Snowpiercer Episode 6 Review: Trouble Comes Sideways

When one broken piece of hydraulic line puts the entirety of Snowpiercer (and the human race) at risk, Layton must choose between getting his revenge and the survival of the species.

Snowpiercer Episode 6 Trouble Comes Sidways
Photo: Justina Mintz | WarnerMedia

This Snowpiercer review contains spoilers.

Snowpiercer Episode 6

A broken window is, normally, an inconvenience. The rain might get in, or bugs, but a little duct tape and a piece of cardboard or plastic wrap and the window is whole enough to serve its purpose until it can be replaced. A broken window on Snowpiercer wiped out an entire species. A bullet hole in some sort of fluid tank created a drip. The drip trickled down into an electrical conduit. The electrical conduit fried. The resulting cascading failure is enough to create a drastic problem on board the 1,001-car train that will require immediate maintenance. Routine enough, until something else goes wrong, and what starts out as simply a locked-out brake puts Wilford Industries’ super train, and the human race, on the siding towards extinction. 

Given the short margins on which Snowpiercer operates, the planned work stoppage by Third Class passengers is something that the train and Melanie cannot abide, so she personally visits third class to let them know the risks of their strike. If they go on strike, ten of the strikers will be chosen at random and sent to the tail of the train, and ten Tailies will be promoted to take their place. Collective action is strong, but the way management stops collective action is stopping it before it can begin by putting the fear of retribution into employees. It works that way at Walmart, and it works that way on Snowpiercer. Fortunately, or unfortunately, a much more serious emergency takes place on the train and class grievances are forgotten as a result of potential eminent death. As Melanie tells Layton during their wrestling match in the undercarriage of the train, choices were made by everyone on board that train, and all of them abandoned loved ones in order to stay alive.

It’s one of the better scripted moments in the episode, with Aubrey Nealon and Tina de la Torre’s teleplay building nicely up to it by establishing that Layton (Daveed Diggs), still under the effects of the drawer but slowly coming out of them, isn’t his usual self. He’s more aggressive, agitated, short-tempered in a way that he typically isn’t. Layton normally thinks and plans, but after regaining his mobility and some of his strength, he’s quick to grab a weapon and go after Melanie while she’s distracted keeping the train from derailing and killing everyone. Melanie (Jennifer Connelly), Jinju (Susan Parks), and Bennett (Iddo Goldberg) have some cute moments to strengthen their relationship, and Breachman Bojan (Aleks Paunovic) gets to be a hero to the kids, and to the train, in the wake of the accident that causes the engine replacement to go awry and put everyone at risk. However, it’s Melanie’s admission to Layton of what the Drawers are actually for, and just how desperate the train’s situation truly is, that stays his hand and allows her to climb under the train and repair the broken hydraulics linkage.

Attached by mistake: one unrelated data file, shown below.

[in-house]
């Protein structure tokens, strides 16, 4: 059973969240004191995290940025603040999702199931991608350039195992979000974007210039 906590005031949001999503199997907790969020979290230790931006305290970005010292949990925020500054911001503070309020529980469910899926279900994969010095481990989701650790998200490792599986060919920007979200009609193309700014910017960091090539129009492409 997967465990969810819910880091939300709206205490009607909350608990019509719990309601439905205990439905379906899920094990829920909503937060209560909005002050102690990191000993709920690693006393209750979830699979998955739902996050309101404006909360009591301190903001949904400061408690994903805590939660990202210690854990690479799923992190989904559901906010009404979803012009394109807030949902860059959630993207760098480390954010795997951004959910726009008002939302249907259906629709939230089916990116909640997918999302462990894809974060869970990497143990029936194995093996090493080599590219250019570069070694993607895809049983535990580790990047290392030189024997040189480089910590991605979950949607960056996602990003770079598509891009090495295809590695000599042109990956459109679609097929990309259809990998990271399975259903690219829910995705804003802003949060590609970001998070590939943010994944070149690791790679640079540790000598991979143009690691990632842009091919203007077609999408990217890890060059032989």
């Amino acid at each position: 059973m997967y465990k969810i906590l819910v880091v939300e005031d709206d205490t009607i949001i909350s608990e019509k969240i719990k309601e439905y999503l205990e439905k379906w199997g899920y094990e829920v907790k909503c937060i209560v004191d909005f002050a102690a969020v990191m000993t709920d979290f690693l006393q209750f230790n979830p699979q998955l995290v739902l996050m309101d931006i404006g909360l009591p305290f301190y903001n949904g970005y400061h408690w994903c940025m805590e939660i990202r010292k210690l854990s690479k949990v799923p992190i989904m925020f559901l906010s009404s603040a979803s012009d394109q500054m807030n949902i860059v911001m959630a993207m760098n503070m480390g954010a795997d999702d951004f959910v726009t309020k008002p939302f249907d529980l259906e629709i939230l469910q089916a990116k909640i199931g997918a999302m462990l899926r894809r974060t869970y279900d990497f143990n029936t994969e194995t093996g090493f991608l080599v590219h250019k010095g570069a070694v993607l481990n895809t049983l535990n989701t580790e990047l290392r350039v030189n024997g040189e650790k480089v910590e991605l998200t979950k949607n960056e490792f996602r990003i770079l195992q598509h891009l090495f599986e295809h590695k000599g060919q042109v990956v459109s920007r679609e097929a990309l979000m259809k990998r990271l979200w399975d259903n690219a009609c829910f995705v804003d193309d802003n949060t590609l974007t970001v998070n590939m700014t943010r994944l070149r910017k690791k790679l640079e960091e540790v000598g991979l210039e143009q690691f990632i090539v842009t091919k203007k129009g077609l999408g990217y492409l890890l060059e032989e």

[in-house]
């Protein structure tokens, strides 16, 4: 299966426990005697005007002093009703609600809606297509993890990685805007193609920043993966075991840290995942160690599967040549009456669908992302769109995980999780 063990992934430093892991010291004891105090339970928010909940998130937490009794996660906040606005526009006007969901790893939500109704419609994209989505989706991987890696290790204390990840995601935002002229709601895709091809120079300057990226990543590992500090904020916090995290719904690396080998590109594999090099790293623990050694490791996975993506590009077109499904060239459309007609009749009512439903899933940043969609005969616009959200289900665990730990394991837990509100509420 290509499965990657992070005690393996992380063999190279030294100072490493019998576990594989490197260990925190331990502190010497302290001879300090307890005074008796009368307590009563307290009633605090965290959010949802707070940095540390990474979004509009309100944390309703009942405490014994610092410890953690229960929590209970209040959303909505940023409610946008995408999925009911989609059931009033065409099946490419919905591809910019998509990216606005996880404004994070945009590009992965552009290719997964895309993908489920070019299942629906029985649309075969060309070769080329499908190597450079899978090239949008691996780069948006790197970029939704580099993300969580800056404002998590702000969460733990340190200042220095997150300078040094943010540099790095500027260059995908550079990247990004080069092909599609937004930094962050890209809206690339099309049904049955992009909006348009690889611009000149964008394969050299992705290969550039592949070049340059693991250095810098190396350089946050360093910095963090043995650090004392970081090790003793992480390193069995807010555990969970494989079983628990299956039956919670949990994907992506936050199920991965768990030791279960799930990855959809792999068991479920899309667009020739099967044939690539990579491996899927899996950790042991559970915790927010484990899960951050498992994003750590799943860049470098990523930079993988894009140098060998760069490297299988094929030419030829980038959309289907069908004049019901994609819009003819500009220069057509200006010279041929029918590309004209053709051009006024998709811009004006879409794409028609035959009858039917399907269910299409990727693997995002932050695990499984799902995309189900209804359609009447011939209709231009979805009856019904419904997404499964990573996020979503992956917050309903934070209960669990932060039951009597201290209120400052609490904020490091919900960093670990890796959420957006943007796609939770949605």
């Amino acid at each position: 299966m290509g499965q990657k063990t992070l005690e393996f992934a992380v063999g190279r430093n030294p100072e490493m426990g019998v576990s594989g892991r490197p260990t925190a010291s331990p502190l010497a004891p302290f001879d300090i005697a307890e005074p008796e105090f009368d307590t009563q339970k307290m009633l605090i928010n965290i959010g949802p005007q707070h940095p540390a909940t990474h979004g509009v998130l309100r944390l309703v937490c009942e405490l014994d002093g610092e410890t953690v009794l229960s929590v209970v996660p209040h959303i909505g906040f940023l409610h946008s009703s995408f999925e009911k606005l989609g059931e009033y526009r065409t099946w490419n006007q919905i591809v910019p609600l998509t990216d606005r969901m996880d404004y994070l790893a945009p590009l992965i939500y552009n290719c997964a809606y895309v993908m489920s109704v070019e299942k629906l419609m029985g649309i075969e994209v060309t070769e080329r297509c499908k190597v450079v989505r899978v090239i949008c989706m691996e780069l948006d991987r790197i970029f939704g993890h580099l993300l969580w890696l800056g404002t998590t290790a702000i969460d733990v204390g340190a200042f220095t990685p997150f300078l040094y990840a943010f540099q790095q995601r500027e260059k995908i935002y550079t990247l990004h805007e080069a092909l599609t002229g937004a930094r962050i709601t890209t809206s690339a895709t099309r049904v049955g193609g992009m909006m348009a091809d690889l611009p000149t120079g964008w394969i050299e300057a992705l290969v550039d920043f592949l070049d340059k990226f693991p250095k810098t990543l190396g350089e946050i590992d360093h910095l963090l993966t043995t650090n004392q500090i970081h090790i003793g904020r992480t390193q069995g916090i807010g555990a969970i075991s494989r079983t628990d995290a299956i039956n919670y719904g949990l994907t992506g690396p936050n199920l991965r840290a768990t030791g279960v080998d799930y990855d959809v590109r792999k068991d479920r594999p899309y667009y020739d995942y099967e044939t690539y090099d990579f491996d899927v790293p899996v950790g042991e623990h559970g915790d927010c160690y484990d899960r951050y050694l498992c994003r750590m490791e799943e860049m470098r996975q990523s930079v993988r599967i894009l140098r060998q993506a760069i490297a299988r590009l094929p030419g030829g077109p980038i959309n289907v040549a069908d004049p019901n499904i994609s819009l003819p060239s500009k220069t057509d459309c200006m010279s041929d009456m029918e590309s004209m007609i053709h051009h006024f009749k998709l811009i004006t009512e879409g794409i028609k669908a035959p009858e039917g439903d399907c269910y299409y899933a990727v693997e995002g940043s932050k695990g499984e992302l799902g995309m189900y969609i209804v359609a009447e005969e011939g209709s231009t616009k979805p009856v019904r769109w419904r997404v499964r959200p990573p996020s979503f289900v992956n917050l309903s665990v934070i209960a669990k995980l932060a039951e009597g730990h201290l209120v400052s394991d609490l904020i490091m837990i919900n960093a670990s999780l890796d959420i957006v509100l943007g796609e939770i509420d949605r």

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The bulk of the episode is mostly people being knocked around by rough track or holding onto one another as the train hurtles towards a bridge and death, but the little moments throughout—Oz (Sam Otto) and Till (Mickey Sumner) stuck together in train jail, holding hands so they don’t die alone, LJ (Annalise Basso) being the only person not to brace herself or fall to the floor as the train tilts dangerously to one side, and Ruth’s (Alison Wright) hopeful, positive address to the train in its moment of danger—land really well, because the trouble is well established and the ticking clock is set into place courtesy of Helen Shaver’s solid direction. The risk is well established, but not overly so, in the script, and the physical actions of the people on the cars, both name actors and extras, give the whole scene a definite edge that some shows cannot replicate. Given the series has already killed off the world’s supply of beef, it’s not entirely certain that all of the train’s cars will make it to the second season intact, and Snowpiercer has plenty of characters it can kill off should it come to that.

The train is hanging on by the skin of its teeth, and Melanie is hanging on by the skin of her teeth as well. Unrest in First Class that one of their own was charged with a murder. Unrest in Third Class because several of their own were killed with no justice. Second Class caught in the middle, trying to work around resource constriction. And, as always, the Tail, struggling for a seat at the table rather than just hand-outs. It’s a rolling powder keg, and the fuse is lit with every inter-class incident that happens. 

There’s no way for Melanie to make everyone happy. Happiness wears off eventually. Fear, on the other hand, is much easier to propagate, and as she sees at the end of this episode, the fear of (and subsequent escape from) death can buy someone in a tricky situation a lot of good will when it is needed most. Good will is the key to getting out of her current predicaments, plural, and the key to making sure she doesn’t get tossed out of the nearest door to freeze to death and shatter beneath the wheels of the train she’s dedicated her life to keeping safely on the tracks.